Ever since the baby’s one-month appointment, I suppose you could say that I had become a bit maniacal about researching exclusive pumping and how I could maximize my milk output. One of the things that I had read about in terms of how to maximize milk output while pumping was to do a little bit of hand expression before turning on the pump and connecting it. The idea of this is that you are priming the pump so to speak: you are warming your breasts up for the breast pump, and letting them know that hey, it’s time to start letting all the milk out. This also is supposed to produce a faster letdown on both breasts. If you are not familiar with breast-feeding terminology, a letdown is when your breasts are literally spraying milk out of them. The way that breast-feeding typically works when a baby is nursing is that in the beginning, when the baby latches on, they will do these fast, quick sucks to activate your breasts to start letting the milk flow. This initially starts out as little drips. But after about a couple of minutes of these short, fast sucks, your breasts will get the signal that your baby needs to eat, and then the let down, or the milk spraying, will start. When this happens, the baby’s sucking is supposed to change from fast and short to long and slow to then gobble up all that spraying milk. This is also how electric breast pumps operate in terms of their settings to mimic a nursing baby. Every woman’s body is different, but a let down will typically last about 10 minutes on a pump, and it may actually be shorter than that with an efficiently eating baby. I have read about babies that were so efficient on the breast that they were able to get all of the milk out in less than five minutes. That’s pretty freaking crazy, and unfortunately, I know that will never be my baby…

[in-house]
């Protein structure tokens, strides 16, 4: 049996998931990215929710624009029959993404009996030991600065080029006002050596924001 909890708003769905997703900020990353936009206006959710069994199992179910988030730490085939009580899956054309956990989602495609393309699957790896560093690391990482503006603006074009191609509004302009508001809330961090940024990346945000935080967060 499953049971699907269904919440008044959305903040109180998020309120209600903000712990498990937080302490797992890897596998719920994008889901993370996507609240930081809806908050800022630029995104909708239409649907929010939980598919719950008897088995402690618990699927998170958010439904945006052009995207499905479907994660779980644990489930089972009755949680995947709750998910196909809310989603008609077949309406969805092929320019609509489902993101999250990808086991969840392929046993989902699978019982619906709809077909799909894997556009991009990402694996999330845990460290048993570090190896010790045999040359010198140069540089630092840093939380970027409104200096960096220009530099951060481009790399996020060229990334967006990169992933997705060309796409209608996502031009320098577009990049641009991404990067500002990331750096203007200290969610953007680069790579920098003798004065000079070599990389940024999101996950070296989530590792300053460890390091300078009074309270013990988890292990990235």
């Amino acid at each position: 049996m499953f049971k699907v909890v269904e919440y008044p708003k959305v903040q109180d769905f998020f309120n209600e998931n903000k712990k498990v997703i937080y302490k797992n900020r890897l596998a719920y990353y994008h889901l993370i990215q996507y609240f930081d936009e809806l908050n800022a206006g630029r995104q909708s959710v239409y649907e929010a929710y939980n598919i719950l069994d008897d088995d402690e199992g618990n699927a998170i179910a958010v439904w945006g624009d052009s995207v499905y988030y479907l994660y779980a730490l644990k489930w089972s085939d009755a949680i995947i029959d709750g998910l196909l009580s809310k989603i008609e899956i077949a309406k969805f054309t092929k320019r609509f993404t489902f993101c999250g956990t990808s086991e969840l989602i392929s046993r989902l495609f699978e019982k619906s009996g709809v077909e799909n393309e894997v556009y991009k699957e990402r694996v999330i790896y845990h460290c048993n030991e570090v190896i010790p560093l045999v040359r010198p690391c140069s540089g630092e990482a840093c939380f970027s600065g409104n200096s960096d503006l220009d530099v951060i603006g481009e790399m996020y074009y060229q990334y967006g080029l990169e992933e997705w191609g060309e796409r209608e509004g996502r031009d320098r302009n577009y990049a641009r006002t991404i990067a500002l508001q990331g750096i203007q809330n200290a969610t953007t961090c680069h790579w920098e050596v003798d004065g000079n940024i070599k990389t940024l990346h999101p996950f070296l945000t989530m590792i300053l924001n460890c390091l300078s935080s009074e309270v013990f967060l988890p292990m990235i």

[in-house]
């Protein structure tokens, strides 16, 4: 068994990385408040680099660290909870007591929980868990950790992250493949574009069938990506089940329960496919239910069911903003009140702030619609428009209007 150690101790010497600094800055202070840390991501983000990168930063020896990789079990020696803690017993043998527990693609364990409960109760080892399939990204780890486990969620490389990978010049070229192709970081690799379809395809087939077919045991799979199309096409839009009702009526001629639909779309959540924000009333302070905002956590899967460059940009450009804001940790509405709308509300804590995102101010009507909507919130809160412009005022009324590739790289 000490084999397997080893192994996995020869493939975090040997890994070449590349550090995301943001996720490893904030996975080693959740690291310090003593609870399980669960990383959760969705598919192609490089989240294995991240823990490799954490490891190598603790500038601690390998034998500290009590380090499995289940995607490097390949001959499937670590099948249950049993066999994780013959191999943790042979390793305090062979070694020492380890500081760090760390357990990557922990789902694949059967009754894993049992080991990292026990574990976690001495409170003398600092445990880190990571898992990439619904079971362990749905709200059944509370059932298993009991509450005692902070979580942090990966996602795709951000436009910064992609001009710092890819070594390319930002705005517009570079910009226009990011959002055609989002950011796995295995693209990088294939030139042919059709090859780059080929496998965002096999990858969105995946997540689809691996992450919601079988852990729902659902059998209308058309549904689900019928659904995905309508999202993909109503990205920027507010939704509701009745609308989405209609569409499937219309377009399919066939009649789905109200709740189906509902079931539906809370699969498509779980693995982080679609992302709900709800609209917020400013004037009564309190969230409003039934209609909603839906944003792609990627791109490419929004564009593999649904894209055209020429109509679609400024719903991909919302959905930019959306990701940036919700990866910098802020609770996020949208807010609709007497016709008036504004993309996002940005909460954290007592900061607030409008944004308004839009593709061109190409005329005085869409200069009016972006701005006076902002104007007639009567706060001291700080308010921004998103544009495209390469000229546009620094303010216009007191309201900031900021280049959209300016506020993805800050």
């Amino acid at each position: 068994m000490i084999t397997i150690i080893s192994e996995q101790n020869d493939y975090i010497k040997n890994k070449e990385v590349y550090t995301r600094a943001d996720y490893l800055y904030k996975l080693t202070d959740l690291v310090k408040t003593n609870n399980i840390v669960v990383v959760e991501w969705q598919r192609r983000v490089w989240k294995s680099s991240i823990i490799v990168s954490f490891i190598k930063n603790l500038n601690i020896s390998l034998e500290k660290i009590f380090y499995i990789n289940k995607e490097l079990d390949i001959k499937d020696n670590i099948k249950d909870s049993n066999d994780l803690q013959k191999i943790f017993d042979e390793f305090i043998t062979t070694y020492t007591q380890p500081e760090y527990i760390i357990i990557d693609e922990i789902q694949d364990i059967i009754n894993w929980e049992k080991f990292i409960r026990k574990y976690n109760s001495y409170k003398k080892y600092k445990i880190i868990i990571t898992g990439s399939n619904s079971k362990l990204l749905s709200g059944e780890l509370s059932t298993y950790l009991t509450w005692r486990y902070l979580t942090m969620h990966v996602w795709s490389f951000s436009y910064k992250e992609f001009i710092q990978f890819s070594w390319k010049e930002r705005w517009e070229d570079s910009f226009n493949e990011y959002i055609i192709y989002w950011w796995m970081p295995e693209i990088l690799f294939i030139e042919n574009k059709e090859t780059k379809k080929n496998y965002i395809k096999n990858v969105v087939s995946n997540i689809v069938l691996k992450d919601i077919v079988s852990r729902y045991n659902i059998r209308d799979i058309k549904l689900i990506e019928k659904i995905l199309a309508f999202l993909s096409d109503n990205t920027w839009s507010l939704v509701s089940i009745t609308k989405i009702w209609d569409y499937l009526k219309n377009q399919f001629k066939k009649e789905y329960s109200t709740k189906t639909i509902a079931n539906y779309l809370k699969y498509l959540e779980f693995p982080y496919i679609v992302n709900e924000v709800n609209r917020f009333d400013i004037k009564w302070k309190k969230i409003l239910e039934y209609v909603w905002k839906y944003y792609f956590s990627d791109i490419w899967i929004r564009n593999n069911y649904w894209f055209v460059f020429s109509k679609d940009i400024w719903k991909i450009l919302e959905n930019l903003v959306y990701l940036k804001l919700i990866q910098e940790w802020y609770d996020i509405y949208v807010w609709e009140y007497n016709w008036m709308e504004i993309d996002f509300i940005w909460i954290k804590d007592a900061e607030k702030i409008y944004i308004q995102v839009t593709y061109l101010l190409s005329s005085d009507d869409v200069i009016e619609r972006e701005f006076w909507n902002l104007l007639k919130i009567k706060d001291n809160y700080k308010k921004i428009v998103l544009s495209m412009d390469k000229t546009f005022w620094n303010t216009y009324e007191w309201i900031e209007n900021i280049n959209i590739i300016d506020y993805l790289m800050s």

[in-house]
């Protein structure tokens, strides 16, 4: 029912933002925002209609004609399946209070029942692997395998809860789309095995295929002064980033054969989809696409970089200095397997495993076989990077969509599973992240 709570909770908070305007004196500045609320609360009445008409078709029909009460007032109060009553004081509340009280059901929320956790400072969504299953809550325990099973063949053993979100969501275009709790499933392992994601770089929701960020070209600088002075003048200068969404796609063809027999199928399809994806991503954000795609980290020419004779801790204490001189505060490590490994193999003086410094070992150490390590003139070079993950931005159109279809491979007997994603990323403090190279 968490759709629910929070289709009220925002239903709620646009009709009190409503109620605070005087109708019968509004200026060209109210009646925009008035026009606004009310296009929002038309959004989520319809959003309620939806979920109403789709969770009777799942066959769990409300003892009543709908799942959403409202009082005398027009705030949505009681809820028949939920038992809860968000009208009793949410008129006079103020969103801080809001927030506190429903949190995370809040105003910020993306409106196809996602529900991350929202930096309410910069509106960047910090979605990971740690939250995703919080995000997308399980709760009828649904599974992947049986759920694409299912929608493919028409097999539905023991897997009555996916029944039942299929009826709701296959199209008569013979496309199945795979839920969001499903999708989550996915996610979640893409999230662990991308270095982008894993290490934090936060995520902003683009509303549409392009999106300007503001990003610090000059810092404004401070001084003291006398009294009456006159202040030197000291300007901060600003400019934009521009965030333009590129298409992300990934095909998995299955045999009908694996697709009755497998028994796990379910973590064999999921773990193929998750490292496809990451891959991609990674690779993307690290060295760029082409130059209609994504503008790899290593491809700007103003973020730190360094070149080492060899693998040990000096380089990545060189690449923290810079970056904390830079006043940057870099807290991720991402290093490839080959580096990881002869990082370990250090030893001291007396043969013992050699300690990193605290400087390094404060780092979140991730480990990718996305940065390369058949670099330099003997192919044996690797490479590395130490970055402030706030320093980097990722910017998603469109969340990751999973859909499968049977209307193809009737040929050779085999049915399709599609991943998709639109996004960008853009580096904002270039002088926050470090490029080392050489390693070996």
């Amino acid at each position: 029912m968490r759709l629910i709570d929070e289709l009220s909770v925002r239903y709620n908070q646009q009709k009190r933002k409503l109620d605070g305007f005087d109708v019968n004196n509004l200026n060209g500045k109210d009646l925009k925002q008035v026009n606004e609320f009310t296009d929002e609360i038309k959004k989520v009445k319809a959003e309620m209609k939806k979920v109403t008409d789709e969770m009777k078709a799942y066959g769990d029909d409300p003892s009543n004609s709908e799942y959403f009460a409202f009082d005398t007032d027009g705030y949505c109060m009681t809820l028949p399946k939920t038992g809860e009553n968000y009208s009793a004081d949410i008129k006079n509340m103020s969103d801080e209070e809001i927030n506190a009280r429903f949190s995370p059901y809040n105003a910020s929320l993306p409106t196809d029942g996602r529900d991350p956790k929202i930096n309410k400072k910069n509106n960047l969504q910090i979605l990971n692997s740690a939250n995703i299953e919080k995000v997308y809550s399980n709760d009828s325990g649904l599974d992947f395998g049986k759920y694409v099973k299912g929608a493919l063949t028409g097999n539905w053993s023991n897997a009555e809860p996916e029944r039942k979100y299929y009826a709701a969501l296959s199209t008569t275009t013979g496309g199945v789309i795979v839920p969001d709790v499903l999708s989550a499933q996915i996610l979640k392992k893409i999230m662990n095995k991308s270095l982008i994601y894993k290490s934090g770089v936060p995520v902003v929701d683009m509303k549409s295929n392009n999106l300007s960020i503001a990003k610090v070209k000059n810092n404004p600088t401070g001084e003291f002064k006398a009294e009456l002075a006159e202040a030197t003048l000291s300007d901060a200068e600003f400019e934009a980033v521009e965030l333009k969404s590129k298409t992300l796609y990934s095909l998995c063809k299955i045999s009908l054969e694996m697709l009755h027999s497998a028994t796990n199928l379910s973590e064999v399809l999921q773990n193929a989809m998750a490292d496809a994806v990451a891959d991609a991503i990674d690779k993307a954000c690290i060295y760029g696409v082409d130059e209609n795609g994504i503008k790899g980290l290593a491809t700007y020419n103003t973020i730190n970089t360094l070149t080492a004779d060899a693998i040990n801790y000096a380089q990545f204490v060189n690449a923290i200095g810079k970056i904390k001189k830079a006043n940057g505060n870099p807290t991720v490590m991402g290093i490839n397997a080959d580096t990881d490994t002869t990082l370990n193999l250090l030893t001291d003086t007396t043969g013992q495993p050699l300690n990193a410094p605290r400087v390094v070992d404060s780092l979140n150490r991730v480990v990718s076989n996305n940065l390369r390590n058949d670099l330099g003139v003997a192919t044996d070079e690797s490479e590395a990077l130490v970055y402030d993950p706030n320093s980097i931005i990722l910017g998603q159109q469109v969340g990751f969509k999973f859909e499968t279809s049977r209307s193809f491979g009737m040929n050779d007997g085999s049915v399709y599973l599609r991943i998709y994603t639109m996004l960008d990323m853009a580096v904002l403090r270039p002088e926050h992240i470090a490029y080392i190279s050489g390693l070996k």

Anyway, I figured that it would be good to learn to do hand expression anyway, since I may not always have my electric breast pump with me, and in case I ever get engorged, I could easily let the milk out naturally with my own hands. Because as all of these websites say, you already have a breast pump that you own that’s free: those are your hands. So I learned the techniques to do hand expression, and I guess you could say I went a little bit crazy with it. I did it so much over the course of about two weeks that I ended up giving myself a semblance of tendinitis in both of my thumbs. Now, when I try to do things like cut my nails, press buttons with my thumbs, and even put thick lotion on my hands, my hands hurt. I was even waking up with all of my fingertips numb. My ring and pinky fingers have limited mobility as soon as I wake up every morning. I have to use rubber bands to stretch out my fingers in order to just reach out for my cup to drink water in the morning.
This was completely ridiculous. I had already exacerbated my cubital and carpal tunnel issues in my hands, wrists, and elbows, and now my thumbs were becoming disabled. This was all because of my obsession with increasing milk output. I kept telling myself that I was doing this to give my baby more milk, and in the process, I was disabling my own body. I can’t even put lotion on without pain! So, I decided to reduce the amount of hand expression I was doing and limit myself to a small number of times on both sides per pumping session. This way, I would still feel like I was doing the work, but doing less of it and still having all of my body parts intact.
This is a mother’s sacrifice… And obsession. I hope I do not kill myself in the process I’m trying to get my baby some damn breastmilk.